Loss of resident judge still baffles local lawyers, leaders

Heather Latter

After meeting Friday with Marc Bode, Regional Senior Judge for the North West Region, local lawyers and municipal leaders remain baffled by the decision to relocate the resident judge for Rainy River District to a base in Kenora.
The relocation was initiated by the Ontario Court of Justice in December when it decided not to replace Judge Thomas McKay, who moved to London, Ont. last month.
Then in May, Barb Morgan, president of the District of Rainy River Law Library Association, received word the relocation was going ahead—despite a push to retain a full-time resident judge here.
The relocation means Kenora District will increase its number of resident judges from three to four while Thunder Bay District has six, leaving Rainy River District with none.
“I don’t understand why a judge could not be set in the Rainy River District, and when they are needed, they could go out of the district if there wasn’t enough serving time for them here,” said Fort Frances Mayor Roy Avis.
“It would just be the opposite of what they are asking them to do right now.”
“In our minds, video-conferencing can work so that we could’ve still had a resident judge but do more video-conferencing with the judge in Fort Frances,” noted Morgan.
“I don’t think any of us in the local bar understand why there’s this rationale that the judge must be in Kenora,” she added, citing video-conferencing could accommodate a resident judge in Fort Frances doing scheduled video-conferences serving people in Kenora since there already are three judges there.
“We don’t feel the answer to that is satisfactory,” Morgan stressed.
“I don’t think any of us can appreciate the rationale because there is no rationale, at least nothing that’s been expressed to us as a legitimate reason as to why the resident judicial seat couldn’t have stayed here, with increasing video service to Kenora to accommodate residual or overflow matters in the Kenora District.”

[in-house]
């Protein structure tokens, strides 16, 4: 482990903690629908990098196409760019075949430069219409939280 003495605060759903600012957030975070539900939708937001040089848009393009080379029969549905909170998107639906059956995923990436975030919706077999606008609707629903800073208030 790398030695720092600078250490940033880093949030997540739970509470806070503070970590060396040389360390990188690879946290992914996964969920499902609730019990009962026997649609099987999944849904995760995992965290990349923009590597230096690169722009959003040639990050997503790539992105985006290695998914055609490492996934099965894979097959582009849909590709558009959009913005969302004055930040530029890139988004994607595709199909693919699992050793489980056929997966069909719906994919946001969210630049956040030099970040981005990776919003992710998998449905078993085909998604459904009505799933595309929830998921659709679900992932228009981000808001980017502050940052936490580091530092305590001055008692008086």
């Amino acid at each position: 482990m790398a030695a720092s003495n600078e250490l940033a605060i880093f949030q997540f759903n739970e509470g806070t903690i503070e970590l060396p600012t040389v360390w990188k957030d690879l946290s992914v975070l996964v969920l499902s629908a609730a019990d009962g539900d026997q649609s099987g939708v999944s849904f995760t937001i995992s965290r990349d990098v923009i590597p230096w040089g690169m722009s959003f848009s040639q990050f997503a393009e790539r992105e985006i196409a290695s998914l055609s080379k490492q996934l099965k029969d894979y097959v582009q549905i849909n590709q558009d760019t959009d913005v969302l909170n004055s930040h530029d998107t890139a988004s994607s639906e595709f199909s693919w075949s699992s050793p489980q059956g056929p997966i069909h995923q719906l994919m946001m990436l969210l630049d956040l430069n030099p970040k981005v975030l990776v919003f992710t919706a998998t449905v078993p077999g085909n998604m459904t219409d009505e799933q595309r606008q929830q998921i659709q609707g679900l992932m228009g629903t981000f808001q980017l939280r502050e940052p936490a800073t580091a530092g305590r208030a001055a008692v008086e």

Morgan said she believes the overflow needs or residual cases would be quite a bit less in the District of Kenora. Whereas in Fort Frances, it’s an entire district that is going to be reliant on video-conferencing for anything other than limited scheduled dates.
Both Morgan and Mayor Avis indicated it was clear from Friday’s meeting that Justice Bode wasn’t going to change his mind about the relocation.
In fact, instead of providing answers to area lawyers and municipal leaders, the nature of the meeting was to discuss a schedule that will be put in place until the newly-relocated judicial seat in Kenora is filled in December or January.
“For now, we’ll be having judges either come in from Kenora or Thunder Bay on a rotating basis—and it seemed to me, just one day at a time,” Morgan noted.
The tentative schedule the lawyers received shows one family court date in July, a combined day with criminal court in August, and then another family court date in September.
“I don’t count [the date in August],” said Morgan, arguing that by scheduling family court and criminal court in one day is “essentially meaningless” because there won’t be time for family court matters unless it’s something really urgent.
“It’s a very long time for people in family court to wait,” she stressed, noting it’s a full two months between dates if there isn’t time for family court matters at the August court session.
Morgan also noted there’s one court date booked in Rainy River for July and another tentative one for the end of August.
“They have a judge for most of August, but the last week of August they can’t find a judge,” she said.
“So the dates are already somewhat compromised by the lack of a resident judge.”
Morgan thinks they are doing the best they can, given the circumstances, but that members of the bar don’t feel it’s the most productive way of dealing with things.
In a letter written to Morgan by Justice Bode back in December, he noted a change in a judge’s base court would not result in a reduction of judicial services in the district.
“[It] will not determine the amount of judicial sitting time the District of Rainy River, or any community in the District of Rainy River, will receive,” he wrote.
“The change in base courts simply will make it easier for the court to distribute the judicial workload, and in particular the very significant travel associated with that workload, more evenly among the judiciary,” he added.
But area lawyers and municipal leaders disagree.
Mayor Avis doesn’t believe the temporary rotating schedule of judges serving the district over the next six months is in the best interest of residents here.
“We will not have equal services that other districts have,” he charged.
“I think the government has to be criticized for the move that they’ve made because judges are a part of the community, part of the infrastructure,” he stressed.
“If we don’t have a judge living in Fort Frances, I call it a whistle-stop judge,” Mayor Avis continued. “They’ll be stopping in here, doing their job, and moving on.
“They never really get to know the community, the people in the community,” he said.
“Whereas people who live in the district . . . they become part of the fabric of the community.”
Moving forward, once a new judge is appointed in Kenora, which won’t be until December of January, area lawyers have been assured they will be able to meet with the new judge, and another judge out of Kenora District who also will be providing service in Rainy River District, to discuss scheduling.